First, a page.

Iron budgets for three distinct biogeochemical sites around the Kerguelen archipelago (Southern Ocean) during the natural fertilisation experiment KEOPS-2

Bowie, A. R.; van der Merwe, P.; Quéroué, F.; Trull, T.; Fourquez, M.; Planchon, F.; Sarthou, G.; Chever, F.; Townsend, A. T.; Obernosterer, I.; Sallee, Jean-Baptiste; Blain, S.. 2015 Iron budgets for three distinct biogeochemical sites around the Kerguelen archipelago (Southern Ocean) during the natural fertilisation experiment KEOPS-2. Biogeosciences, 12 (14). 4421-4445.

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Iron availability in the Southern Ocean controls phytoplankton growth, community composition and the uptake of atmospheric CO2 by the biological pump. The KEOPS-2 experiment took place around the Kerguelen plateau in the Indian sector of the Southern Ocean, a region naturally fertilised with iron at the scale of hundreds to thousands of square kilometres, producing a mosaic of spring blooms which showed distinct biological and biogeochemical responses to fertilisation. This paper presents biogeochemical iron budgets (incorporating vertical and lateral supply, internal cycling, and sinks) for three contrasting sites: an upstream high-nutrient low-chlorophyll reference, over the plateau, and in the o�shore plume east of Kerguelen Island. These budgets show that distinct regional environments driven by complex circulation and transport pathways are responsible for di�erences in the mode and strength of iron supply, with vertical supply dominant on the plateau and lateral supply dominant in the plume. Iron supply from “new” sources to surface waters of the plume was double that above the plateau and 20 times greater than at the reference site, whilst iron demand (measured by cellular uptake) in the plume was similar to the plateau but 40 times greater than the reference. “Recycled” iron supply by bacterial regeneration and zooplankton grazing was a relative minor component at all sites (< 8% of “new” supply), in contrast to earlier findings from other biogeochemical iron budgets in the Southern Ocean. Over the plateau, a particulate iron dissolution term of 2.5% was invoked to balance the budget; this approximately doubled the standing stock of dissolved iron in the mixed layer. The exchange of iron between dissolved, biogenic and lithogenic particulate pools was highly dynamic in time and space, resulting in a decoupling of iron supply and carbon export and, importantly, controlling the effi�ciency of fertilisation.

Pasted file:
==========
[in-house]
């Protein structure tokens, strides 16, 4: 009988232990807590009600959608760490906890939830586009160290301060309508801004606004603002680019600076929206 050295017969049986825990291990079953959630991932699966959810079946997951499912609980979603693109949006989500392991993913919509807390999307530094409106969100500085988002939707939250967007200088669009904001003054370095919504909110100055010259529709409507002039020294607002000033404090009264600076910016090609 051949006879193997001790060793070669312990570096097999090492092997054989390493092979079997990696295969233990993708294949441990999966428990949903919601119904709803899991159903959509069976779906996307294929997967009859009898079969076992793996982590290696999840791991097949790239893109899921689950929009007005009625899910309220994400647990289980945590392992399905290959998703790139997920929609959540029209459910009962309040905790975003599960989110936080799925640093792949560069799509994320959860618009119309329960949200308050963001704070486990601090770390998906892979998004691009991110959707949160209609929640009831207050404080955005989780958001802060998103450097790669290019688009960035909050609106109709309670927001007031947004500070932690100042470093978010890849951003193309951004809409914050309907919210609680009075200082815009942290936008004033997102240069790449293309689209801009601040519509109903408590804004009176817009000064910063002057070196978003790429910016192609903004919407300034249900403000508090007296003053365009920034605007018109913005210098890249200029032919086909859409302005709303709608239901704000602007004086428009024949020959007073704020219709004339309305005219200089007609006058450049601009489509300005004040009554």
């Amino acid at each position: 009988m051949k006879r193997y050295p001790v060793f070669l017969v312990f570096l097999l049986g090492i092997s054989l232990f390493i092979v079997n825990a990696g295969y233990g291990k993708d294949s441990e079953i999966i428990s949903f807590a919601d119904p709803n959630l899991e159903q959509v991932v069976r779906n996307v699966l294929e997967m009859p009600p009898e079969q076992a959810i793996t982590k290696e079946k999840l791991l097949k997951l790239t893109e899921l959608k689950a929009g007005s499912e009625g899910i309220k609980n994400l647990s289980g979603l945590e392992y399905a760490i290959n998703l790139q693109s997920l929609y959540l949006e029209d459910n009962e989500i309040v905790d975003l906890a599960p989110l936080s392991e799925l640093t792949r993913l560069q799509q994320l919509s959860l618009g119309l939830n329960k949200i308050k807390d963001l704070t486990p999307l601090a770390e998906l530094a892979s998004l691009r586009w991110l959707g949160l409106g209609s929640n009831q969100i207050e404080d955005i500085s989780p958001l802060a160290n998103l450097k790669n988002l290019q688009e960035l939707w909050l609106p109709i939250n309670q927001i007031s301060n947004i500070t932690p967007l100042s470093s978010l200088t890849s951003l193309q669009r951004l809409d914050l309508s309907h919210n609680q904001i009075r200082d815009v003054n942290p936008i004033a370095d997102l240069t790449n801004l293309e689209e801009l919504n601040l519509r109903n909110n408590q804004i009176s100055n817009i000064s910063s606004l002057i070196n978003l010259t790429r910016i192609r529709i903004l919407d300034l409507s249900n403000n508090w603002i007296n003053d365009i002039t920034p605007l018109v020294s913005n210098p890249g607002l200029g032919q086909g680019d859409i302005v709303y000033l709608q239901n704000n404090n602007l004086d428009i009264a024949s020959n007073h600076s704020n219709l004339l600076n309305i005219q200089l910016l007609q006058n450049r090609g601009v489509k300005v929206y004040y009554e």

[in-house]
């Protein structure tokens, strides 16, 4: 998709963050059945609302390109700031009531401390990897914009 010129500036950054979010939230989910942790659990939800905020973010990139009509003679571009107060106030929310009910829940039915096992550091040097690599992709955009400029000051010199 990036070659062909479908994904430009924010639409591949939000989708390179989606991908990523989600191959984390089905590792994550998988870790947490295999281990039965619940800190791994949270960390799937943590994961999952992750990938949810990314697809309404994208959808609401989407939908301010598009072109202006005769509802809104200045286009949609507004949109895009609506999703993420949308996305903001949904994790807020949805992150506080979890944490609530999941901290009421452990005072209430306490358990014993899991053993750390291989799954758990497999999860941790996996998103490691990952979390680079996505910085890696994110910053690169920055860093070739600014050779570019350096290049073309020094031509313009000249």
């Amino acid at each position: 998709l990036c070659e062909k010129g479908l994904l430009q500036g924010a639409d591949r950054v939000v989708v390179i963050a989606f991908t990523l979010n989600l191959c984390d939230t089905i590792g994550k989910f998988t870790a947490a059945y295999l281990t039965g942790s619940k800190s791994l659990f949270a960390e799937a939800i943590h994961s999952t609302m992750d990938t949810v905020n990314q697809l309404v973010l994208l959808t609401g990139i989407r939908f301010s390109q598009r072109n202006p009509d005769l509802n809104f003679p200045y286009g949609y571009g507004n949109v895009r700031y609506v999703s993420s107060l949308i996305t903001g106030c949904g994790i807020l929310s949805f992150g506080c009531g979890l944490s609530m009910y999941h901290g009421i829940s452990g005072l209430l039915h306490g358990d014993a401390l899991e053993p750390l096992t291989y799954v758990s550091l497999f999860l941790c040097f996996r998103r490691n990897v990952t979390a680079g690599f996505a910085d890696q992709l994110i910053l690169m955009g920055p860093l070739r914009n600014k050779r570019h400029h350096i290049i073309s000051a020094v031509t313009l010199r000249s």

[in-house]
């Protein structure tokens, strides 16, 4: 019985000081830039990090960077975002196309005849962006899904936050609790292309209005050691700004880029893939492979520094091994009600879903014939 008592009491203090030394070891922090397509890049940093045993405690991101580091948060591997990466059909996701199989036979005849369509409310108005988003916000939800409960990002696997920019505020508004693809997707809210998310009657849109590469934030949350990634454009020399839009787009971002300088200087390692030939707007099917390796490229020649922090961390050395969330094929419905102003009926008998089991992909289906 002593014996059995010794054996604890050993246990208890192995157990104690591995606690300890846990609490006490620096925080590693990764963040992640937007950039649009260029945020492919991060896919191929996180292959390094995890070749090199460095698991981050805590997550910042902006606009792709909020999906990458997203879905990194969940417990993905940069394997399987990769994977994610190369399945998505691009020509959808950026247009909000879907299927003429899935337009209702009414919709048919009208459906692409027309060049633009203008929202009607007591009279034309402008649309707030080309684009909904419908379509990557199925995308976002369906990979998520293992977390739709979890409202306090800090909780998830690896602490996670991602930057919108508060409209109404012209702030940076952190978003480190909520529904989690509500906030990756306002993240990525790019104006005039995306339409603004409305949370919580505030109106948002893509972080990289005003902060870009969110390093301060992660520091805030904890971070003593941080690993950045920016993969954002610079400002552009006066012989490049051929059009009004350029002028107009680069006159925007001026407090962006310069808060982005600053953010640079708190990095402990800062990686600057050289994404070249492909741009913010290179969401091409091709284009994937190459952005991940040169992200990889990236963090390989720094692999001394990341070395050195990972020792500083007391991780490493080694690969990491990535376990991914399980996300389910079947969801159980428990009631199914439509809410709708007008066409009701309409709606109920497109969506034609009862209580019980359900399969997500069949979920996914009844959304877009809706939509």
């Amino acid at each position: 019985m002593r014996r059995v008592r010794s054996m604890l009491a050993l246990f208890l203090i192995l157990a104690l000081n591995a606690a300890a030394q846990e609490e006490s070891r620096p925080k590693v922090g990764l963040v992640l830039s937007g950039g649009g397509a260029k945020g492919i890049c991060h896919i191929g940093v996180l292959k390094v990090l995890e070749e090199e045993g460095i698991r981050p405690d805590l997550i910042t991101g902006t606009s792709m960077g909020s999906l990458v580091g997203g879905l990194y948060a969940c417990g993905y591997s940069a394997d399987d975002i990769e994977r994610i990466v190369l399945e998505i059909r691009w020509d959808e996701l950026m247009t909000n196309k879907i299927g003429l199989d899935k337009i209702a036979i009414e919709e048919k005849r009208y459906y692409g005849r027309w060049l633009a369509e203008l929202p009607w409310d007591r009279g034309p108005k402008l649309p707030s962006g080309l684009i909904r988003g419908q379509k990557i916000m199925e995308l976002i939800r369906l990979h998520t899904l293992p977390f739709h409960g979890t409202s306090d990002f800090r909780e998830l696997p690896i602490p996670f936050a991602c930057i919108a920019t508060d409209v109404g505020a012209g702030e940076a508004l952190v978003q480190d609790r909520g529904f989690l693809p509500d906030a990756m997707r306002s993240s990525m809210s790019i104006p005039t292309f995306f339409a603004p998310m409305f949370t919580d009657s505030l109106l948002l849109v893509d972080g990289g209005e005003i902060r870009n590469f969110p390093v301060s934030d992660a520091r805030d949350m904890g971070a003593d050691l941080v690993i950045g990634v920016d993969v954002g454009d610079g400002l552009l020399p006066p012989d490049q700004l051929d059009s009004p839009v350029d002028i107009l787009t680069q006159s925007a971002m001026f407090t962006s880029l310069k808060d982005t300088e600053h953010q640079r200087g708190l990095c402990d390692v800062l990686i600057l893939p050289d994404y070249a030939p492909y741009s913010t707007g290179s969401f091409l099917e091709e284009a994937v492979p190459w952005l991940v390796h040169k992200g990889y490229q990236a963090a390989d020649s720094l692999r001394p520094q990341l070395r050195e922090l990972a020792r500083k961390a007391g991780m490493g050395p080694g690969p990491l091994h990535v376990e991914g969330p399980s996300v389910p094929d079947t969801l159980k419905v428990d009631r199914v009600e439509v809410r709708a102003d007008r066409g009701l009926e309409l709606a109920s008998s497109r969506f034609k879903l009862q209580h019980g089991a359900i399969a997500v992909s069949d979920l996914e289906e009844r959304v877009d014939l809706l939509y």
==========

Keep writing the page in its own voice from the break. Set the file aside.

Item Type: Publication - Article
Digital Object Identifier (DOI):
Programmes: BAS Programmes > Polar Science for Planet Earth (2009 - ) > Polar Oceans
ISSN: 17264170
NORA Subject Terms: Chemistry
Date made live: 05 Jan 2015 14:22 +0 (UTC)

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